Turning Japanese: Autumnal Trails and Traditional Crafts in Iiyama

Just three hours north-west of Tokyo by shinkansen, the modest city of Iiyama sits in the heart of the Nagano ski area. Although a largely overlooked area, Iiyama has something to offer the more adventurous traveller at any time of the year. With just a short connection from our Kanazawa day trip we had a beautiful, and relaxing, couple of days in ‘Japan’s Hometown’.

A city of the seasons, spring brings beautiful blossom to the area and flowering oilseed crops that blanket the valley of the Chikuma river (the longest in Japan) a bright yellow. The summer is hot and green and the firefly (Hotaru) can be found dancing above streams in the night. During autumn there is a showcase of maples turning whole mountains vibrant red. In the winter Iiyama is a hub for great skiing and boasts the temple where skiing was introduced to Nagano by a travelling monk. Surrounded by mountains of the Japan Alps there are a number of resorts all within easy driving distance of the city, some of the most well-known being Nozawa Onsen, Myoko Kogen and Madarao Kogen.

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One temple of interest, the 1300-year-old Kosuge shrine, is a short drive from the city and a scenic but challenging hours hike through cedar forest and up uneven steps

In Iiyama we enjoyed the city known as ‘little Kyoto of snow country’, named for its numerous temples. The area is famous for producing the temple altars, with ornate carving and metal work decoration, and it was this crafty side of town that we had come to experience a bit more of.

Meeting our wonderful local experts, we first tried our hand at the traditional Japanese washi paper making process. The paper here is made from the mulch of stripped, and sun-bleached, Mulberry bush branches. Diving a shaped sieve into the fibre filled water we attempted to make our paper, dredging and draining the sieve to create layers of mulch. Although expertly demonstrated, it turned out getting an even layer is trickier than it looked but we managed to even out our layers into a soggy sheet. Decorating the page with leaves and coloured tissue paper we added a final layer to seal our creations. Next step is the drying process, sped up by use of a vacuum cleaner to suck out the water. We were quite pleased with our final creations but they are perhaps too nice to write on!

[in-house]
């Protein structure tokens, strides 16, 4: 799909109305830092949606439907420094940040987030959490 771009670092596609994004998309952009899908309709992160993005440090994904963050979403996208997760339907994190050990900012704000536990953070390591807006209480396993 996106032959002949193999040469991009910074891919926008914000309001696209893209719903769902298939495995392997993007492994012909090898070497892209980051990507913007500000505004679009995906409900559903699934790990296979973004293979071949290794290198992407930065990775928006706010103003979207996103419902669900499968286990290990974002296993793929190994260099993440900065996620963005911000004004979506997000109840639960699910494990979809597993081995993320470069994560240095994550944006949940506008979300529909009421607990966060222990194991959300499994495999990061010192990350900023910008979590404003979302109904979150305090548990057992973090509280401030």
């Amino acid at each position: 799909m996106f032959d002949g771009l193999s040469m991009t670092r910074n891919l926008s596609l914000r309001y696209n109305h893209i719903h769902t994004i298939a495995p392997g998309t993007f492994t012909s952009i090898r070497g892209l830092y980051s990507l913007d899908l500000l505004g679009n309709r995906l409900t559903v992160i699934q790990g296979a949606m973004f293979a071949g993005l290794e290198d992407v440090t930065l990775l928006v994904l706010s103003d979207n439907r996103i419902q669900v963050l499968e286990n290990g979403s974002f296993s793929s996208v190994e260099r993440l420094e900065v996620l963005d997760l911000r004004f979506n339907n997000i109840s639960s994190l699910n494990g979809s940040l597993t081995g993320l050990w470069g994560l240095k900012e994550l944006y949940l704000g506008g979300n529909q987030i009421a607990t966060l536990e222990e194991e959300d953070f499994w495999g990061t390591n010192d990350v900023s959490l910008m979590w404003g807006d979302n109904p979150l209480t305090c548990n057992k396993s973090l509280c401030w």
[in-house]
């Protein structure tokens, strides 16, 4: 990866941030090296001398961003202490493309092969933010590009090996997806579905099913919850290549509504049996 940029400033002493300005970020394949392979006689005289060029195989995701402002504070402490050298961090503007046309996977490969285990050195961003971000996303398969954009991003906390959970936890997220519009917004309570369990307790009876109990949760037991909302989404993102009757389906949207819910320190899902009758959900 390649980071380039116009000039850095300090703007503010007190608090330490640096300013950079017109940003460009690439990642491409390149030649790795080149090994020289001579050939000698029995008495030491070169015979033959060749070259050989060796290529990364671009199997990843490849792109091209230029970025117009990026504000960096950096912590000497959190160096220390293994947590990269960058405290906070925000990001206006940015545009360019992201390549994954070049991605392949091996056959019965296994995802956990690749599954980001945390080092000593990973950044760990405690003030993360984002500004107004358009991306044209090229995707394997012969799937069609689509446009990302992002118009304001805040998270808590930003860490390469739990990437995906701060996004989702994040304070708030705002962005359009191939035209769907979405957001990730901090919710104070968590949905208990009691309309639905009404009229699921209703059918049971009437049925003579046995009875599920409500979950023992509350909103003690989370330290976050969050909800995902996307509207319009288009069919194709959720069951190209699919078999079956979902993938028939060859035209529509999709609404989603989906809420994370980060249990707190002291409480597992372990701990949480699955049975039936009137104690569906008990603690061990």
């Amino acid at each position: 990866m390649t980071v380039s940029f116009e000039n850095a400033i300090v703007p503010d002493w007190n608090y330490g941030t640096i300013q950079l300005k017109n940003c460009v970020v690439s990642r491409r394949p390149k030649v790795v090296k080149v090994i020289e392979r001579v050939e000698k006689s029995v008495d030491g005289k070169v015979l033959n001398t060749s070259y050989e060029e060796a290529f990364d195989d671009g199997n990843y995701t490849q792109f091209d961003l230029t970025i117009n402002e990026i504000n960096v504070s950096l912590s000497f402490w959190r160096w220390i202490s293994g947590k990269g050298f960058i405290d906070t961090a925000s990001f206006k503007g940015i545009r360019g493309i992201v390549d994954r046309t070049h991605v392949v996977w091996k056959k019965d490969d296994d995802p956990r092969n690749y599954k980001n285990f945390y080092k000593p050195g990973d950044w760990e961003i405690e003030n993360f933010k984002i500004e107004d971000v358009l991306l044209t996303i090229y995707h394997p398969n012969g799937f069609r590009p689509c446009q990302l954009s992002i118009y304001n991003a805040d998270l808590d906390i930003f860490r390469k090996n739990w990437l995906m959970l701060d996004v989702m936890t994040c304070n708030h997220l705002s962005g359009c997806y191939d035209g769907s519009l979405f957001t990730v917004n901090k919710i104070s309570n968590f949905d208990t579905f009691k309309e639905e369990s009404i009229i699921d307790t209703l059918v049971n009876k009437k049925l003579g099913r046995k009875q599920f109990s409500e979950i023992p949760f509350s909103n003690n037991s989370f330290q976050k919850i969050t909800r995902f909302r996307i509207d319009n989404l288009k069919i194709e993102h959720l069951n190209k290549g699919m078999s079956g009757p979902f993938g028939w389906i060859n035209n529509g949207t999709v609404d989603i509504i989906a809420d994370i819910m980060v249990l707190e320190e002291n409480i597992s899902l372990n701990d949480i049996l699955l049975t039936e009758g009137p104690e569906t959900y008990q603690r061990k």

Next up was metal work, our teacher was an elderly gentleman who works on the metal decoration of the temple altars, and he was a dab hand with chisel and hammer. After a few practices and some tips for our technique we chose our chisels, all with beautiful patterns or shapes, to emboss onto our copper bookmarks. Hammering away at the copper took a good deal of concentration but was also very cathartic. Tapping into our creative sides we tried to come up with some designs to reflect Japan in our new-found talents, Guy opting for an artistic impression of Fuji-san and myself a depiction of the seasons. Turns out we were quite good at this and we ended up with some beautiful and truly unique souvenirs to treasure.

Despite the famous Japanese powder having not yet arrived, we were staying at Madarao Kogen Hotel for our time in these enchanting mountains. High up above the city the resort is a small village with just a handful of hotels and restaurants, everything you need is provided at the hotel, including a wonderful onsen (natural hot springs).

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How to use the onsen!

Madarao Kogen Hotel is the starting point for the Shinetsu trail, a 6-day hike over 80km of mountain and through forest. Having just a short stay we managed a short hike from Lake Akoki to the serene Lake Nozomi. A pleasant, and easy to follow trail, lead through forest, gently undulating as we went. In the valley and marsh, the high pampas grass rose either side of the boardwalks, and at the highest viewpoint we could see for miles to the surrounding mountains, and all the way to the Sea of Japan in the west. A lovely way to spend the afternoon before retreating to the onsen to recover.

A short but relaxing visit, we had enjoyed the local feel of Iiyama, the friendly locals we had met who are so proud of their home, and the wonderful food and activities on offer in and around the city. A beautiful end to our fantastic visit to Japan, as we hopped back on the shinkansen and returned to the airport.

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